Azamar, Armand J. (2018, September 13) 3 Forgotten Tips on Screenwriting, Copypress.
Writing a script is no easy task. So many guides have been created to help new screenwriters, some of which promise esoteric knowledge. In reality, there is a need to simply go back to basics. Here are three tips that I believe are often forgotten in the screenwriting process.
Show, Don't Tell
The film is a visual medium. Although some storytelling rules still apply, you are not writing a novel. The director will visualize whatever is on the script.
A quote generally attributed to Russian playwright Anton Chekhov states, “Don't tell me the moon is shining; show me the glint of light on broken glass.” Although most likely a misappropriation, the principle remains true.
“Telling” in scripts takes the form of excessive dialogue or exposition. The characters mouth off important plot points, which could be presented in a line of action. Take time to really think about how an plot point can be shown through action and not told through dialogue.
What is the most difficult part of writing a script? Staring at the blank page! Writer's block can hinder simply starting to type. But, knowing where you are going will also help.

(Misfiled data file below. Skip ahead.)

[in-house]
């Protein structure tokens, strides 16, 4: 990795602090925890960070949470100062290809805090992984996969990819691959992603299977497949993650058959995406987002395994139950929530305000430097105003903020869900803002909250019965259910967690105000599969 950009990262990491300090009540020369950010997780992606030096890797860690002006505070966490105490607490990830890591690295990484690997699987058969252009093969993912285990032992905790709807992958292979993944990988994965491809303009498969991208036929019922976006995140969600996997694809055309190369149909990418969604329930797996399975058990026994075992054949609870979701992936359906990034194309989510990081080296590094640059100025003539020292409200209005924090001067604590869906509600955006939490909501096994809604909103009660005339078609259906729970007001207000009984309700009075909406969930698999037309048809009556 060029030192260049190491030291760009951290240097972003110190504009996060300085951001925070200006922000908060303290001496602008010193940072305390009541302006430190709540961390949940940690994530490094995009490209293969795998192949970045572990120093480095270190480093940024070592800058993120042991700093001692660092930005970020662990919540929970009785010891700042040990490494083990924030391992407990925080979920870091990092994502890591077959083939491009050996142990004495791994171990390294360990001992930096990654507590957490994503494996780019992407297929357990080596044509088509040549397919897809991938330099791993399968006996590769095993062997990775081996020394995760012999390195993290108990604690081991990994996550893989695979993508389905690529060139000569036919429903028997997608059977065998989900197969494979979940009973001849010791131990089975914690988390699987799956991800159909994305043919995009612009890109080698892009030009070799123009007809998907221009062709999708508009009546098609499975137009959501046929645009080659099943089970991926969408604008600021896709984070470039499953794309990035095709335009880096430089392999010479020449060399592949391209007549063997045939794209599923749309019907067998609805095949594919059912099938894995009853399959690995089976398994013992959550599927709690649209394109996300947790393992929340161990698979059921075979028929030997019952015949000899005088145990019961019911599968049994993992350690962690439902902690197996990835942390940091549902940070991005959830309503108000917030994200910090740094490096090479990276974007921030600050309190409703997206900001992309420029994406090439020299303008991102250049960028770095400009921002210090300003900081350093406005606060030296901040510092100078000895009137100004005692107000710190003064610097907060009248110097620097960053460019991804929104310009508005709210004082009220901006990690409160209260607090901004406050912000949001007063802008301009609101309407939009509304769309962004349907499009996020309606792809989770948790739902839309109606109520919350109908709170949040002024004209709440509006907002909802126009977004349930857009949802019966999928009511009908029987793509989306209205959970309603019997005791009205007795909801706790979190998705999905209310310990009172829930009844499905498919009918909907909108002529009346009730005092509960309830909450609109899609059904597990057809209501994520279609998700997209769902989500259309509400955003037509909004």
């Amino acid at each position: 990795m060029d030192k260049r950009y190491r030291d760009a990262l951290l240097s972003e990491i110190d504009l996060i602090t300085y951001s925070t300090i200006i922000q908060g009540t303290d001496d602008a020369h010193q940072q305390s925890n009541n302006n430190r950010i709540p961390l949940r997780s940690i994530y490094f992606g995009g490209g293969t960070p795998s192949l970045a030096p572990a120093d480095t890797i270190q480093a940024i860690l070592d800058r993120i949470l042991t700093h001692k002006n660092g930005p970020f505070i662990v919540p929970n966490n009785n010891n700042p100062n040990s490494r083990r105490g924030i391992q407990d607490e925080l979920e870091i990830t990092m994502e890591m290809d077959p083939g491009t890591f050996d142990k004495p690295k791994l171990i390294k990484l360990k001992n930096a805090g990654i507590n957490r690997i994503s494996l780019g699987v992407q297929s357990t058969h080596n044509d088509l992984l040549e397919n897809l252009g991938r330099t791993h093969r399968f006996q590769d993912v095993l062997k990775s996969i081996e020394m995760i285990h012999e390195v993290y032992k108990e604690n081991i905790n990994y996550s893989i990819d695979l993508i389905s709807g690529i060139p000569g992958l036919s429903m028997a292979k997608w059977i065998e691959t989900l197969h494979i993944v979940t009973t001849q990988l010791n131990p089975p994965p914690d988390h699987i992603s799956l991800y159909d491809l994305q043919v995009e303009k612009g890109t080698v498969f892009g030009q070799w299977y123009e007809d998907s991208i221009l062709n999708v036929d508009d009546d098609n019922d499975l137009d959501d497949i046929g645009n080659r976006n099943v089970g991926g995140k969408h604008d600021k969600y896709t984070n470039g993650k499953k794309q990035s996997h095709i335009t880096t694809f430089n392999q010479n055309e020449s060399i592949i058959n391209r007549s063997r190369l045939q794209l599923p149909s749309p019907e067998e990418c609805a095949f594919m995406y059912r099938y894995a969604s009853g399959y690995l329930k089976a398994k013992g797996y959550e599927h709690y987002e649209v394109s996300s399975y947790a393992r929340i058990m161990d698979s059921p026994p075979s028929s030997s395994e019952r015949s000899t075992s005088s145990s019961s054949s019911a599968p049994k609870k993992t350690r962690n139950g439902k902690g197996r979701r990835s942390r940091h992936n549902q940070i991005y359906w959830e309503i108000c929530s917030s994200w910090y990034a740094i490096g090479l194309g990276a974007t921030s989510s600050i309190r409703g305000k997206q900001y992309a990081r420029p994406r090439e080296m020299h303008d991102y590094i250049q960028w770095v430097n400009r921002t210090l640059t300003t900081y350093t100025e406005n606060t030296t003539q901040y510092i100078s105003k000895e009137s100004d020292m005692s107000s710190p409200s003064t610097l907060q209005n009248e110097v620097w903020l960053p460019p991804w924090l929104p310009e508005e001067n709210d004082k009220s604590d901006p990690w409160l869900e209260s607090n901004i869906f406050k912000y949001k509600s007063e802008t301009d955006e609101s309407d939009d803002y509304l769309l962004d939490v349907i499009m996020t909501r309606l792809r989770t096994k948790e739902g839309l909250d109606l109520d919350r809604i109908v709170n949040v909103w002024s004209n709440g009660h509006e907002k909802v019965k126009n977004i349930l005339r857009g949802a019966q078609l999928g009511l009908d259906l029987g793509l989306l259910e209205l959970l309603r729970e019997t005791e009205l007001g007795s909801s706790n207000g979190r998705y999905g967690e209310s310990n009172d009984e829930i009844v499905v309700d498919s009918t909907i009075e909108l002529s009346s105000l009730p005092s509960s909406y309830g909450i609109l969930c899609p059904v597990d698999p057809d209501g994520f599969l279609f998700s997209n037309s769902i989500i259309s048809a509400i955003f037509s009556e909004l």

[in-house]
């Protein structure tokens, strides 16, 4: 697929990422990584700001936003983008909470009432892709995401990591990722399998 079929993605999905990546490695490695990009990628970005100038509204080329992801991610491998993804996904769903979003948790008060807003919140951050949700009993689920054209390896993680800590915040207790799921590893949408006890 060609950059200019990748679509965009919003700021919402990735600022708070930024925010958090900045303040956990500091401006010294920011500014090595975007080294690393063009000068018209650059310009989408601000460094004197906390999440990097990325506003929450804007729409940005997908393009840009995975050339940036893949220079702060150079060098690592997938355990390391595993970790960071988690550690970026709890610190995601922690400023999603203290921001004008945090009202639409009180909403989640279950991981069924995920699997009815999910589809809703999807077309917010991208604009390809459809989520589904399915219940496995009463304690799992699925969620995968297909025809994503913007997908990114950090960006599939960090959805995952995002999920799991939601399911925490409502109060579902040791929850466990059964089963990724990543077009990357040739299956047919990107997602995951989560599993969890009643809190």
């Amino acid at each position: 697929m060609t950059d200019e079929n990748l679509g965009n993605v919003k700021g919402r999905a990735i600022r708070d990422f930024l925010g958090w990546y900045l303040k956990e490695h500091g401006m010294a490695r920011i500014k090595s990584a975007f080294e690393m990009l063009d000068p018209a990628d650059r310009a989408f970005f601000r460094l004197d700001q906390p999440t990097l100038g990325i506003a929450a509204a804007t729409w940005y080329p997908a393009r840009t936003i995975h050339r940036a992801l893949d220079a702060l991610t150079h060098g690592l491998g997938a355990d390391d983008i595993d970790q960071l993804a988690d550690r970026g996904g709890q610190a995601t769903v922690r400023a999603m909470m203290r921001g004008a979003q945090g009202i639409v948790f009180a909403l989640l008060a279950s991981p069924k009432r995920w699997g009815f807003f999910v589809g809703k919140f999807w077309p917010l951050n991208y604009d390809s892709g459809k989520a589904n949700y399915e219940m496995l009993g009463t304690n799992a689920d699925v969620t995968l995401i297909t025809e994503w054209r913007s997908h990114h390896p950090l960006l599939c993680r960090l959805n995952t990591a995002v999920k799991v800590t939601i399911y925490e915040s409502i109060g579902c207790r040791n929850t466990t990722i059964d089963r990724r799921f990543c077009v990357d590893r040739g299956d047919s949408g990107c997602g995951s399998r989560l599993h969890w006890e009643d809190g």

Dustin Lance Black, award-wining screenwriter of Milk and J. Edgar, extensively researches for whatever script he writes. He gathers information (interviews, drafts, pictures, periodicals, etc.), sometimes over an entire year. Then, Black places the most cinematic information on note cards.
“Each note card should be as pure and singular an idea as possible,” Black said. “Because I want to be able to move the pieces around and create a film."
Black writes scenes on each note card, along with colors and other markers. He then lays out the cards on a table, in weeks or even months. Black removes out unnecessary note cards and rearranges others as needed. He then writes a script based on the outline of the note cards.
If you don't care for note cards, no worries. You can use post-it notes or simply write material in a notebook. The goal is to outline this material to provide clear direction.
An objective look at your script always is needed.
“Kill your darlings, kill your darlings,” said writer Stephen King in On Writing: A Memoir of the Craft. “Even when it breaks your egocentric little scribbler's heart, kill your darlings.”
As screenwriters, we cling to certain plot points, characters, or other elements in a script. But, do these elements help the script as a whole? If not, the element must be edited or removed, no matter how “darling” that element is to us.
It is also important to learn to take criticism. Let friends and family read your script. Conversely, avoid hypercritical people, as their cynicism may taint their analysis and kill your drive.
In the quest for something new in writing, we forget the simple rules. Hopefully, you do not leave these tips on the wayside when you craft your script!